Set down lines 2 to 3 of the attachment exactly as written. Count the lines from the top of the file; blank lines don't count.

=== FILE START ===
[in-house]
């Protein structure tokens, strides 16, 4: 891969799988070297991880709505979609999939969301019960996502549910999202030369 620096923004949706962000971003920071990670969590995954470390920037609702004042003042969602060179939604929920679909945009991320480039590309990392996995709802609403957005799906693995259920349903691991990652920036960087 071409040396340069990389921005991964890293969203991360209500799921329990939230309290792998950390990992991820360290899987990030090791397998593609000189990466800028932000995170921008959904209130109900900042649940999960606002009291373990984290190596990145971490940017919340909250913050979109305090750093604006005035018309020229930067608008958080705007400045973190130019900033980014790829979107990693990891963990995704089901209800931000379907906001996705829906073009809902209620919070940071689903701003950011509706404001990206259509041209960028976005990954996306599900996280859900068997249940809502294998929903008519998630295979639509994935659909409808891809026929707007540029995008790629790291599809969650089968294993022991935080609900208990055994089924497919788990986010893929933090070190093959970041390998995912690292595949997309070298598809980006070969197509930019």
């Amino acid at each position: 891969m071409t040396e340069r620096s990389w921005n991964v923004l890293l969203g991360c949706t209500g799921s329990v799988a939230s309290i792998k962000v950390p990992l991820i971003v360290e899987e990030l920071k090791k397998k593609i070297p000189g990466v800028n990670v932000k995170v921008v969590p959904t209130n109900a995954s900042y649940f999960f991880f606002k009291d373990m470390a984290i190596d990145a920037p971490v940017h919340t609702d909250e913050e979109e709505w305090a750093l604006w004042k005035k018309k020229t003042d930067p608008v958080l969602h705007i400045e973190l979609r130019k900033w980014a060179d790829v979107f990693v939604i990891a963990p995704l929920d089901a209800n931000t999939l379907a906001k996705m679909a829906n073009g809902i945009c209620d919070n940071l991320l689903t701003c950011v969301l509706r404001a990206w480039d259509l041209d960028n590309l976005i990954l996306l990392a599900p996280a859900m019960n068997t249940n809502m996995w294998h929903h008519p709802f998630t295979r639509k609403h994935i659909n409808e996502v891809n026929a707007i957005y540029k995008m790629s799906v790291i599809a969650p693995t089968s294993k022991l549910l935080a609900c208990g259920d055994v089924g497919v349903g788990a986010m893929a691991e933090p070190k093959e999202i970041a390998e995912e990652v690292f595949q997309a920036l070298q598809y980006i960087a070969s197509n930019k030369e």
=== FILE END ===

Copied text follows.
């Protein structure tokens, strides 16, 4: 891969799988070297991880709505979609999939969301019960996502549910999202030369 620096923004949706962000971003920071990670969590995954470390920037609702004042003042969602060179939604929920679909945009991320480039590309990392996995709802609403957005799906693995259920349903691991990652920036960087 071409040396340069990389921005991964890293969203991360209500799921329990939230309290792998950390990992991820360290899987990030090791397998593609000189990466800028932000995170921008959904209130109900900042649940999960606002009291373990984290190596990145971490940017919340909250913050979109305090750093604006005035018309020229930067608008958080705007400045973190130019900033980014790829979107990693990891963990995704089901209800931000379907906001996705829906073009809902209620919070940071689903701003950011509706404001990206259509041209960028976005990954996306599900996280859900068997249940809502294998929903008519998630295979639509994935659909409808891809026929707007540029995008790629790291599809969650089968294993022991935080609900208990055994089924497919788990986010893929933090070190093959970041390998995912690292595949997309070298598809980006070969197509930019």
């Amino acid at each position: 891969m071409t040396e340069r620096s990389w921005n991964v923004l890293l969203g991360c949706t209500g799921s329990v799988a939230s309290i792998k962000v950390p990992l991820i971003v360290e899987e990030l920071k090791k397998k593609i070297p000189g990466v800028n990670v932000k995170v921008v969590p959904t209130n109900a995954s900042y649940f999960f991880f606002k009291d373990m470390a984290i190596d990145a920037p971490v940017h919340t609702d909250e913050e979109e709505w305090a750093l604006w004042k005035k018309k020229t003042d930067p608008v958080l969602h705007i400045e973190l979609r130019k900033w980014a060179d790829v979107f990693v939604i990891a963990p995704l929920d089901a209800n931000t999939l379907a906001k996705m679909a829906n073009g809902i945009c209620d919070n940071l991320l689903t701003c950011v969301l509706r404001a990206w480039d259509l041209d960028n590309l976005i990954l996306l990392a599900p996280a859900m019960n068997t249940n809502m996995w294998h929903h008519p709802f998630t295979r639509k609403h994935i659909n409808e996502v891809n026929a707007i957005y540029k995008m790629s799906v790291i599809a969650p693995t089968s294993k022991l549910l935080a609900c208990g259920d055994v089924g497919v349903g788990a986010m893929a691991e933090p070190k093959e999202i970041a390998e995912e990652v690292f595949q997309a920036l070298q598809y980006i960087a070969s197509n930019k030369e």